The influx of road cash offers a chance to find sustainable financing

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When President Joe Biden signed the bipartisan Infrastructure Investment and Jobs Act on November 15 last year, he guaranteed that nearly $8 billion would be injected into Michigan to rebuild roads and the bridges that every resident knows are in dire need of repair.

Along with the governor’s increased investment in infrastructure, it looks like we’re in a new golden age of road building, with funding finally available to turn potholes into pavement and dilapidation into renovation.

Unfortunately, those who see this new funding as a “quick fix” couldn’t be more wrong. It is true that this new funding will help rebuild many Michigan roads and bridges. It will put Michigan’s skilled trades professionals, like the more than 14,000 highly trained members of Operating Engineers 324, to work.

This will benefit our economies, our families, our cars and our trucks. But what it won’t do is fix the problems that got us here, and the future actually seems more problematic than the past.

For decades, the state of Michigan has played sleight of hand with the funding needed to repair and maintain our roads and bridges. Time and time again, Michigan legislatures have used accounting tricks to avoid tackling the issue of infrastructure funding head-on. Money that should go to roads goes to schools. The money that should go to schools is used for something else. During this time, necessary projects and works have not been funded.

It is this lack of direct investment that has led to our current situation. Roads had to be patched rather than replaced, and bridges stripped rather than rebuilt. Each year, our infrastructure has deteriorated while the cost of bringing it up to an acceptable level has increased. The past two years have brought a welcome reinvestment in our roads at both the state and federal levels, but it is not enough.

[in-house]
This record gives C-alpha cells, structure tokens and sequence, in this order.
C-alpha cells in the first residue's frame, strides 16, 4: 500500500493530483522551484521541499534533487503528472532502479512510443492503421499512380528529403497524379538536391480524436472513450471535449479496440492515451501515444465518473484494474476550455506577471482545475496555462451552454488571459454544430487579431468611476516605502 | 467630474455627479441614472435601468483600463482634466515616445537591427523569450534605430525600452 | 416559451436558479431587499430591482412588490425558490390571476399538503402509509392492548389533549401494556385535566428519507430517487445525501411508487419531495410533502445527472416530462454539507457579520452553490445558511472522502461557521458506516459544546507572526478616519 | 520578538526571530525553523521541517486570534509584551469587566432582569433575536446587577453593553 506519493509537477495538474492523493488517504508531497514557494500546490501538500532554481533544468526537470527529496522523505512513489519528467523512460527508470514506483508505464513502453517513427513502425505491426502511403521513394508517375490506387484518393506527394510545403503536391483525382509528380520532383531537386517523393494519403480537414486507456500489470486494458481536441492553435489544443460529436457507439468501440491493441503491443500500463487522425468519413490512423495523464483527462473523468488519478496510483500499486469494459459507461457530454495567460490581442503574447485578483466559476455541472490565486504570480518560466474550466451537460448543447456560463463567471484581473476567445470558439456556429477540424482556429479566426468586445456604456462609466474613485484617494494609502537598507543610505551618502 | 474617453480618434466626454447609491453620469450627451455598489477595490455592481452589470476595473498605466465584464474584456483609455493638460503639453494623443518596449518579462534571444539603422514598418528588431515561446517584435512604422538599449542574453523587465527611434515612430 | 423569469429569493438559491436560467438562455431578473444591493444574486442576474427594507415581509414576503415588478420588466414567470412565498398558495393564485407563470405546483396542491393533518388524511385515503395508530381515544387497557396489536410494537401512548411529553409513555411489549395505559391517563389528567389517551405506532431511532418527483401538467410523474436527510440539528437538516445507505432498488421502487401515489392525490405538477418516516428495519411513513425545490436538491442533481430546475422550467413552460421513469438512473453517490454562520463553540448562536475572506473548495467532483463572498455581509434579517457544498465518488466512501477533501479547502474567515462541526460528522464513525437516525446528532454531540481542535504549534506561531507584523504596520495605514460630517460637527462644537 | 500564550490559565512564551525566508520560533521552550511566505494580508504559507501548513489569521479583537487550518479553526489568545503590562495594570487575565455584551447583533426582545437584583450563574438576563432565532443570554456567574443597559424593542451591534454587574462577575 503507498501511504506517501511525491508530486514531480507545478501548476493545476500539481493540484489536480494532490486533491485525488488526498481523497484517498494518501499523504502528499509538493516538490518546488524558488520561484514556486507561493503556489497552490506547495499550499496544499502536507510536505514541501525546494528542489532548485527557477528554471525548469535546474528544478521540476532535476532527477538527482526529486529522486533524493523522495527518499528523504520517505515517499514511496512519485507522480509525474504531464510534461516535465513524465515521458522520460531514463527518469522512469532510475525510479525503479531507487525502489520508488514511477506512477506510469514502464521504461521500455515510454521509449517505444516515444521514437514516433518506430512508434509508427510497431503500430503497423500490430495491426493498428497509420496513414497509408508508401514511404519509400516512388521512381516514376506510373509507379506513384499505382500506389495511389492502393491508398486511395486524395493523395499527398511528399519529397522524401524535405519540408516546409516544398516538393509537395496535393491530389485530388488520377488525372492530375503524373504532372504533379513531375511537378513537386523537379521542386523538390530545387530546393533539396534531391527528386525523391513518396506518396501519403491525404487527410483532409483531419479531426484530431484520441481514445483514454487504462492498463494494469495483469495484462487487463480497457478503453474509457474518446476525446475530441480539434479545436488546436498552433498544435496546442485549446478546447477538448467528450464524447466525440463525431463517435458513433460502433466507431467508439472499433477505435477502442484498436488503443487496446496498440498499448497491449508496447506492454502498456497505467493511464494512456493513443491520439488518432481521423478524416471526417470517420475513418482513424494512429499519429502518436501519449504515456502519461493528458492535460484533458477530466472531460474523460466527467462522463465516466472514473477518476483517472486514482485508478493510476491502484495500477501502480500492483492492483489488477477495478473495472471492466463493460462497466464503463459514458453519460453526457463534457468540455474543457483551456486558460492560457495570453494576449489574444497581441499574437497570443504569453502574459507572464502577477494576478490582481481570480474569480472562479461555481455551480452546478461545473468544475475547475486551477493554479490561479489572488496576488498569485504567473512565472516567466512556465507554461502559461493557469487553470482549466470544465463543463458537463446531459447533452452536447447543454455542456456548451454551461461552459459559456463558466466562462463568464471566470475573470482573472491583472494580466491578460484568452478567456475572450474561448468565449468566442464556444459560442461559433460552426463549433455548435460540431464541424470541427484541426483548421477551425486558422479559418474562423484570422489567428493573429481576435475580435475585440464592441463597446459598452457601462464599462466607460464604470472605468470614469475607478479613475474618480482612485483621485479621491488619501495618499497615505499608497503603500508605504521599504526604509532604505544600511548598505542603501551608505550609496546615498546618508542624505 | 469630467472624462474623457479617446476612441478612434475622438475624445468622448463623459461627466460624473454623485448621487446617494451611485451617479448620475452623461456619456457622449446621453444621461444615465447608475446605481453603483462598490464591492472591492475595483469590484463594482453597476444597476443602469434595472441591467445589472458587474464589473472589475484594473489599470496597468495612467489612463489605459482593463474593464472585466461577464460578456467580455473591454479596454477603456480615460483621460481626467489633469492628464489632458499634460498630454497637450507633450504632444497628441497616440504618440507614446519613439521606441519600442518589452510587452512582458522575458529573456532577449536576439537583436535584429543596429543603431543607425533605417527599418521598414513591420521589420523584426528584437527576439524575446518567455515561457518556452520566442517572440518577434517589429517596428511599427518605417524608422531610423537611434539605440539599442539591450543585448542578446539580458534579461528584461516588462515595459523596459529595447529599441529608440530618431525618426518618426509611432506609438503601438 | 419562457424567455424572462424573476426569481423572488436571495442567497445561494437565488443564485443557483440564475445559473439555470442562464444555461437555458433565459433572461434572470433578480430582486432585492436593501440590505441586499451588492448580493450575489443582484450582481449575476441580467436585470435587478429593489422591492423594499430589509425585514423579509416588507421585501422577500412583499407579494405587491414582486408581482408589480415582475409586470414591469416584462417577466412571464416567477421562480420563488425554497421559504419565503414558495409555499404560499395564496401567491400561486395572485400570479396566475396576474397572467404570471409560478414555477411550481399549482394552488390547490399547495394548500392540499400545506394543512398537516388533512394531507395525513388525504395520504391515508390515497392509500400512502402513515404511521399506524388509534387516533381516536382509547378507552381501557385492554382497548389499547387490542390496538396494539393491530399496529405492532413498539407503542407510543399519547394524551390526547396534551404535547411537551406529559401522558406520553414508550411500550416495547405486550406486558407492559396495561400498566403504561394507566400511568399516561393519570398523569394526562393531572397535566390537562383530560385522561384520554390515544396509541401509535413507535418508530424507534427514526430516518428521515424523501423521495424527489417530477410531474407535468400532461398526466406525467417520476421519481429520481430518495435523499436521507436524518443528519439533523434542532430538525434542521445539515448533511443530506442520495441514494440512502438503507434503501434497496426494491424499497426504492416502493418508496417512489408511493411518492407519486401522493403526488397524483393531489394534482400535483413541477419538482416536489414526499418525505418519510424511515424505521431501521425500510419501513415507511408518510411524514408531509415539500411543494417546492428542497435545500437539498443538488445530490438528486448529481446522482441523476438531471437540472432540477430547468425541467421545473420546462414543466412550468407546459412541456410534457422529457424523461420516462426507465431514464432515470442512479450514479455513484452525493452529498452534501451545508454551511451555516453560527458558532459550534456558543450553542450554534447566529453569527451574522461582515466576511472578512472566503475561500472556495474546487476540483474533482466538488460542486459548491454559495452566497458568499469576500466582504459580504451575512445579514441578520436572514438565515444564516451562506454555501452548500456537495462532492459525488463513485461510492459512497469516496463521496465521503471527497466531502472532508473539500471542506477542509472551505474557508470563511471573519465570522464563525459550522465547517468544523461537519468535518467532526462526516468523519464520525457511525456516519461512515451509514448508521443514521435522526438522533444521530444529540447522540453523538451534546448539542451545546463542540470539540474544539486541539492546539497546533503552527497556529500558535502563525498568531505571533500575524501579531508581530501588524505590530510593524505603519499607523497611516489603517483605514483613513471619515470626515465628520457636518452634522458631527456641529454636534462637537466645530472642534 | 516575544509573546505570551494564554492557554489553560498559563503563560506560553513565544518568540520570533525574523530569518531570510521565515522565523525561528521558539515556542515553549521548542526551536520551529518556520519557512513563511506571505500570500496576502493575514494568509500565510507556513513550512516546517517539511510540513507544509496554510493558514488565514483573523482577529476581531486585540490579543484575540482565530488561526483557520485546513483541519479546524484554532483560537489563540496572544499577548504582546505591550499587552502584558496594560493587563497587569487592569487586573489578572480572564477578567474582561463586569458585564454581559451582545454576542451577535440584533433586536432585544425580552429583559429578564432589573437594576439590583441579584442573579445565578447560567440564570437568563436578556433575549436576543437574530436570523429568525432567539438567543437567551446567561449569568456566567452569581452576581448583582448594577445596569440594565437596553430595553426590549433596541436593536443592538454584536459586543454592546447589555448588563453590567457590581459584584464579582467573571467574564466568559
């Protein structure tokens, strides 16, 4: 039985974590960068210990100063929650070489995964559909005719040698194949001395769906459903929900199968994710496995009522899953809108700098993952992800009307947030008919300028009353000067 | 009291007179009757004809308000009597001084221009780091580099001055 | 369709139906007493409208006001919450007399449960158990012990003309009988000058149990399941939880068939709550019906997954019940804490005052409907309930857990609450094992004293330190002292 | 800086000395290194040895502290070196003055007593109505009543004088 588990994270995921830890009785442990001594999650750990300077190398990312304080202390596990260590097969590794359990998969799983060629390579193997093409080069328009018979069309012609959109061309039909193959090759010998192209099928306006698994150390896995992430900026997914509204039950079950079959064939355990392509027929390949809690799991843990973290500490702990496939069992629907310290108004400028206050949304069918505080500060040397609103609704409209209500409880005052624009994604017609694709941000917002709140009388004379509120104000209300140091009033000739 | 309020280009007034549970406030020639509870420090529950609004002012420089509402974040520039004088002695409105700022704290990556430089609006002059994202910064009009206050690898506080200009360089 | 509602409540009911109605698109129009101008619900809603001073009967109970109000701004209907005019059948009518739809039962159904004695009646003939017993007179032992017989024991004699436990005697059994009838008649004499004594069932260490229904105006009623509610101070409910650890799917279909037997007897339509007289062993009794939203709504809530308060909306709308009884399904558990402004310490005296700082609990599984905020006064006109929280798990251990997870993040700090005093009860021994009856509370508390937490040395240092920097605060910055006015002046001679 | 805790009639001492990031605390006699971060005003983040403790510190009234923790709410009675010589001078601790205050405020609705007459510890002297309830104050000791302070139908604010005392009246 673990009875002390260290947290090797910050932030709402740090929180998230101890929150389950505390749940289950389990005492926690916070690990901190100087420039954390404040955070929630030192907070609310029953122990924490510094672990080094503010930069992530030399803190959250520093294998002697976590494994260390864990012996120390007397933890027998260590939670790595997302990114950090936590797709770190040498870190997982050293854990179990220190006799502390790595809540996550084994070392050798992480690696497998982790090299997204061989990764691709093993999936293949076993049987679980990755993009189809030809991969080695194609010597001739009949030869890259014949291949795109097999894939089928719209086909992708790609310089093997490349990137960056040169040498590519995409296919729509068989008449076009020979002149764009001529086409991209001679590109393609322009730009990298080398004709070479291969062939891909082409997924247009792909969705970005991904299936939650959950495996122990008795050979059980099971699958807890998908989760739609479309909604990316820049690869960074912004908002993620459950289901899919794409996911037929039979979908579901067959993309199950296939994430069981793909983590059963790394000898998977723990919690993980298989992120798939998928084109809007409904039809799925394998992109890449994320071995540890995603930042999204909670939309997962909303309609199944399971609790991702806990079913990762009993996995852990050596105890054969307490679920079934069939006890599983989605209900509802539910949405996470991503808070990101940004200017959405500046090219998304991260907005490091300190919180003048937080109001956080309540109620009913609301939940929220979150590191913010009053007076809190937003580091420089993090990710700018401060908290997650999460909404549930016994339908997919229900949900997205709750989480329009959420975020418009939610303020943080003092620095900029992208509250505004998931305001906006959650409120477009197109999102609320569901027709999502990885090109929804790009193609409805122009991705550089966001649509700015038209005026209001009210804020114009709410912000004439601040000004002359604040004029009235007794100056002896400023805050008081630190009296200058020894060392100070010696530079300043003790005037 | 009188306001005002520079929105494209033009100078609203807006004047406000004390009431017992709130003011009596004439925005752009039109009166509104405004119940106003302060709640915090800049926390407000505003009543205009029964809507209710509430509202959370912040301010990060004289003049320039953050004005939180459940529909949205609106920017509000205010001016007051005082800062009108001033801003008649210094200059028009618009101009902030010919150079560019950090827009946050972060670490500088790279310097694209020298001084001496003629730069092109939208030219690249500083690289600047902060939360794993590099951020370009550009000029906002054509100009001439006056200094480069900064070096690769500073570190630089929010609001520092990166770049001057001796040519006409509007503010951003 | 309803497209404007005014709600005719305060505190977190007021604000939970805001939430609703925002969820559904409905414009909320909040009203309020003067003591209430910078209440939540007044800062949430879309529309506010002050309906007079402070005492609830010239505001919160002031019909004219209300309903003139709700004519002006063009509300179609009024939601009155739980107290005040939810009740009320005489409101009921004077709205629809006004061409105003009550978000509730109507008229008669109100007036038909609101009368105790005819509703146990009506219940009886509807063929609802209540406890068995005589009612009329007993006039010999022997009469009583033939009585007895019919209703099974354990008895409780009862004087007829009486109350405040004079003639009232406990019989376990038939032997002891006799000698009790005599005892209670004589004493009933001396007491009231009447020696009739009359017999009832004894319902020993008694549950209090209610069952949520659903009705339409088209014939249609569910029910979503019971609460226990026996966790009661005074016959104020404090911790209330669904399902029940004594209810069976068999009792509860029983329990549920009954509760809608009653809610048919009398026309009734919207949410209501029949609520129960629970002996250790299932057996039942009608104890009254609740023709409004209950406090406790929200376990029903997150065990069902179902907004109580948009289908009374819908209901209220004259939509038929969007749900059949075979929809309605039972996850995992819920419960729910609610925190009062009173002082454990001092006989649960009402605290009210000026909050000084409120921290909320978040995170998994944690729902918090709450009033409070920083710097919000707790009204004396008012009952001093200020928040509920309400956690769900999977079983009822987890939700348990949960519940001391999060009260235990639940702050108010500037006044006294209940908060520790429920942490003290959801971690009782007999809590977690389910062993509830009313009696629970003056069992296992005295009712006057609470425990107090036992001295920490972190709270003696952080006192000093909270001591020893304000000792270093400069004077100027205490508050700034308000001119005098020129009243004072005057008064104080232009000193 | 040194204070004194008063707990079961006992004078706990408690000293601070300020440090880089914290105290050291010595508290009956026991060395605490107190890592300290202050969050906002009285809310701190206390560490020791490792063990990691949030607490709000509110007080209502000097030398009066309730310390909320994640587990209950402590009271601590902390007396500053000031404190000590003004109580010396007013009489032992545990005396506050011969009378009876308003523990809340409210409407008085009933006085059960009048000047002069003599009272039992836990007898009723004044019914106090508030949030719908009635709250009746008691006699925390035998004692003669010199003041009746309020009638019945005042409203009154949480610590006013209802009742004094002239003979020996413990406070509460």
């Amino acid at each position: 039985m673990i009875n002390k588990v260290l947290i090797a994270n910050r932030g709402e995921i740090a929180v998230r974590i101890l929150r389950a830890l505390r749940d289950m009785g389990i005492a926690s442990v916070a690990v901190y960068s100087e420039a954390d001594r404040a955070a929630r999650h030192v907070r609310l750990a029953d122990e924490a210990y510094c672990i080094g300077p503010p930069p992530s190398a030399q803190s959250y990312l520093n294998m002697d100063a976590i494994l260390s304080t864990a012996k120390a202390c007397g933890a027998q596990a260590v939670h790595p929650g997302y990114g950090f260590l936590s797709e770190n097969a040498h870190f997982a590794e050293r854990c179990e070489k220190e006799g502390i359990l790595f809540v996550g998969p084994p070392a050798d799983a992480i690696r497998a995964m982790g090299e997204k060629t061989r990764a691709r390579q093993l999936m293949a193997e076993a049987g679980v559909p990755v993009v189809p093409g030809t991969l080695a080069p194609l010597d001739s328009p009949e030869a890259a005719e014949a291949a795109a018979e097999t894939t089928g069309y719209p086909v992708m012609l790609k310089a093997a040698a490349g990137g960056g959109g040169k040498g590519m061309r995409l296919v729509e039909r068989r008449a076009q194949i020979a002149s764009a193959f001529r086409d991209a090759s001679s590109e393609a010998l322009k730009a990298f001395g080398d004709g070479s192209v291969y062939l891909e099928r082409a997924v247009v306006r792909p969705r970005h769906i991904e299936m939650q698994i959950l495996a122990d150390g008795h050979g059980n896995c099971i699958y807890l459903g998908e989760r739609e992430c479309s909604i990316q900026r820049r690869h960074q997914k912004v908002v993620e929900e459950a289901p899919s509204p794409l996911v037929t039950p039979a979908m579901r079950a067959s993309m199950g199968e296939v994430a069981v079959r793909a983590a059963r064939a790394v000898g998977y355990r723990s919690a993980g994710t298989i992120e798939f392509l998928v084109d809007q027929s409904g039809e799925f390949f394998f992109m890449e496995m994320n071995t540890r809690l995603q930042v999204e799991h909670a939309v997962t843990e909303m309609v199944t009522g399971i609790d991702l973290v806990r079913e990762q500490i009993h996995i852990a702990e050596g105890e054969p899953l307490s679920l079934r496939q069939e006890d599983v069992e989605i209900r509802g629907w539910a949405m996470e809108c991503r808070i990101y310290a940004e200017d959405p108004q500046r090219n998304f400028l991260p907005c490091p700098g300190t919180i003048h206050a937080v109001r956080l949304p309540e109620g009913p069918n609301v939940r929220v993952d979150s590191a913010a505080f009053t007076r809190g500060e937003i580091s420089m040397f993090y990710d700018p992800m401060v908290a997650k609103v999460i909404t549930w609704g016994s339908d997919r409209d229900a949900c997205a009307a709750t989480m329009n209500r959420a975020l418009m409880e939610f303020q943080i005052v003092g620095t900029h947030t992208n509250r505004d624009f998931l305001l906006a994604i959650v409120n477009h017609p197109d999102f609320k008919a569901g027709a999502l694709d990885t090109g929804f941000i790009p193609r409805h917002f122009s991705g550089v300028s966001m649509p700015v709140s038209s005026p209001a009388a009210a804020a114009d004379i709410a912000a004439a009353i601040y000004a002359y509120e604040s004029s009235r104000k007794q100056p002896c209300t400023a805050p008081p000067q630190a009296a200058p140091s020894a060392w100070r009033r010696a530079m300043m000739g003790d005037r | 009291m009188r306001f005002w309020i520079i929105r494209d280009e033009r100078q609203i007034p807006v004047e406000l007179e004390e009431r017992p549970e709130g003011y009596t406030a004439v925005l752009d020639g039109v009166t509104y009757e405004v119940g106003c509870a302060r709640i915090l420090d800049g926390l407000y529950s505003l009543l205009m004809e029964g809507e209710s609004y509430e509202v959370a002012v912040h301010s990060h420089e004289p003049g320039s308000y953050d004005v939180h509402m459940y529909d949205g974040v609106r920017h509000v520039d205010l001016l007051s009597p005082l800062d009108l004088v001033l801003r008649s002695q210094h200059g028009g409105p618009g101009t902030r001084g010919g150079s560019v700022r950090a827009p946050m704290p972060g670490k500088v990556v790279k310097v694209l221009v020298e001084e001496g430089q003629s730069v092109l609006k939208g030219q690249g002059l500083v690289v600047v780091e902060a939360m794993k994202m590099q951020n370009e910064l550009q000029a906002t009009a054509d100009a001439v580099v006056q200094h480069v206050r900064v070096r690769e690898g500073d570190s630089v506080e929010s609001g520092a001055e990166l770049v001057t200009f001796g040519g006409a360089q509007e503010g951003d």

The damage wasn’t just to our shocks and struts. The vital work of maintaining and building infrastructure requires a skilled workforce – a workforce that can only be developed when there is enough work to do and the funding to do it. Where we have failed to maintain our roads and bridges, we have also failed to maintain our skilled workforce, often losing these professionals to other states (where infrastructure investments are better funded) .

This includes the next generation workforce. When we focus on sustaining infrastructure with investments, we empower the next generation workforce to train, gain skills, and pursue rewarding careers doing the work that is needed. Today’s labor concerns are a direct reflection of our failure to meet this need in the past. We cannot afford to make the same mistakes again.

In designing a new infrastructure financing model, we must also consider new options. The massive U.S. push toward electric vehicles offers a glimpse of a future where gas mileage is lower but the need for roads and bridges is undiminished. Electric vehicles need quality driving surfaces just like traditional vehicles, but without the fuel we currently rely on for road money.

We must be proactive, creative and decisive to ensure that our roads and bridges are repaired and maintained to the level we need.

Here we have the opportunity to reverse course. The federal infrastructure bill and state bail gave us enough money to spend the next few years fixing as much damage as possible. It is imperative that we spend this time thinking about and putting in place a new funding model, so that the work does not stop when these current funds are exhausted.

We all know and understand the importance of quality roads — to our communities and our economy. It’s time to design a sustainable funding model as strong as the roads we hope to travel.

Douglas Stockwell is the business manager of the Operating Engineers 324 union.

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